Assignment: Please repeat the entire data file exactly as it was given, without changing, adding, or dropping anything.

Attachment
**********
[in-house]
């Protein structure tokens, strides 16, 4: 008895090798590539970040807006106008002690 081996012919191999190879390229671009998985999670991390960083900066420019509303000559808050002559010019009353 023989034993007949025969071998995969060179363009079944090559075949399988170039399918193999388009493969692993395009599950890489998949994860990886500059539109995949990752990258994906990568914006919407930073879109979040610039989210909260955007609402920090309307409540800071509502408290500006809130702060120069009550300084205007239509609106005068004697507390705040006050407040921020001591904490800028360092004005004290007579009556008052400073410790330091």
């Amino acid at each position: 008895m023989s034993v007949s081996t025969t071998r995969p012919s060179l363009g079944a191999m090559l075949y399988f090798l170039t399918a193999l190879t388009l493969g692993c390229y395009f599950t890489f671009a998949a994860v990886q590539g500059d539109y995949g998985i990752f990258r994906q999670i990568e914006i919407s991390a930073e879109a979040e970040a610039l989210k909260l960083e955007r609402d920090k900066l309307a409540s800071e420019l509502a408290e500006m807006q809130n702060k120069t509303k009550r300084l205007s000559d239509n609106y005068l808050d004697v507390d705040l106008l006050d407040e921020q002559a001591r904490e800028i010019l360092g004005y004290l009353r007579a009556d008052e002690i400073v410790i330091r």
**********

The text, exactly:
[in-house]
């Protein structure tokens, strides 16, 4: 008895090798590539970040807006106008002690 081996012919191999190879390229671009998985999670991390960083900066420019509303000559808050002559010019009353 023989034993007949025969071998995969060179363009079944090559075949399988170039399918193999388009493969692993395009599950890489998949994860990886500059539109995949990752990258994906990568914006919407930073879109979040610039989210909260955007609402920090309307409540800071509502408290500006809130702060120069009550300084205007239509609106005068004697507390705040006050407040921020001591904490800028360092004005004290007579009556008052400073410790330091």
């Amino acid at each position: 008895m023989s034993v007949s081996t025969t071998r995969p012919s060179l363009g079944a191999m090559l075949y399988f090798l170039t399918a193999l190879t388009l493969g692993c390229y395009f599950t890489f671009a998949a994860v990886q590539g500059d539109y995949g998985i990752f990258r994906q999670i990568e914006i919407s991390a930073e879109a979040e970040a610039l989210k909260l960083e955007r609402d920090k900066l309307a409540s800071e420019l509502a408290e500006m807006q809130n702060k120069t509303k009550r300084l205007s000559d239509n609106y005068l808050d004697v507390d705040l106008l006050d407040e921020q002559a001591r904490e800028i010019l360092g004005y004290l009353r007579a009556d008052e002690i400073v410790i330091r």